Bullying in Greek schools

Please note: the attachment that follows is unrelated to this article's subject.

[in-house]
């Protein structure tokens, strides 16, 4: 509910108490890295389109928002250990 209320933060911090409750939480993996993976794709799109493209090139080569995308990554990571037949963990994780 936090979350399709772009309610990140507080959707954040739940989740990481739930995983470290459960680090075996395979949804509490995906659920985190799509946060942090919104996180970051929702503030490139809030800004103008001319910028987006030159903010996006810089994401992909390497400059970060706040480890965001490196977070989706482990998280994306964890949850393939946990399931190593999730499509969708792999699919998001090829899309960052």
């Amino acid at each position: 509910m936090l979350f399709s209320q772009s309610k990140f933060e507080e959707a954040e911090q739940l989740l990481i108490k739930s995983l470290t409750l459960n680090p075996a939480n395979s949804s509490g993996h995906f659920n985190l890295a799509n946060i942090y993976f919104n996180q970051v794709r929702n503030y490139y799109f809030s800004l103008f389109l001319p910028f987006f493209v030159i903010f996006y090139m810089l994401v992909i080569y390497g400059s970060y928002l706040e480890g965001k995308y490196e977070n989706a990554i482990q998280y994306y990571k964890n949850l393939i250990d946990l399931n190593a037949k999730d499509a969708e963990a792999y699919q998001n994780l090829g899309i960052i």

Bullying has been identified as a serious problem in secondary schools that undermines students' well-being, school adjustment and learning. The aim of our study is to present the outcomes of an anti-bullying intervention program that places emphasis on the training of students on coping strategies for handling bullying. The program consists of 8 sessions of two-hours and was conducted during the years 2012-2014 and involved 932 students along with their teachers from 14 secondary schools in Thessaly, central Greece (2 schools participated in the control group). Online and printed versions of questionnaires concerning exposure to victimization, safety in school, self-efficacy in coping with bullying and coping strategies were administered to students, before the intervention, immediately after, and three months later. About 10% of the participant students reported that having been seriously bullied. The results from the intervention group showed that under repeated assessments, those participants who were identified as seriously bullied, reported decreased victimization experiences and increased sense of safety in school. Regarding coping with bullying, it was found that the strategies of: a) reduced optimism, b) improving the relationship with the bully, c) wishful thinking and d) pretending that it not happening, significantly distinguish the seriously bullied group of students from their peers in the moderate bullied and safe (from bullying), categories. The coping strategies that found to have predictive value for serious victimization are the wishful thinking and pretense as not happening. At the end of the program, there was a significant decrease in the use of wishful thinking and of pretending as not happening.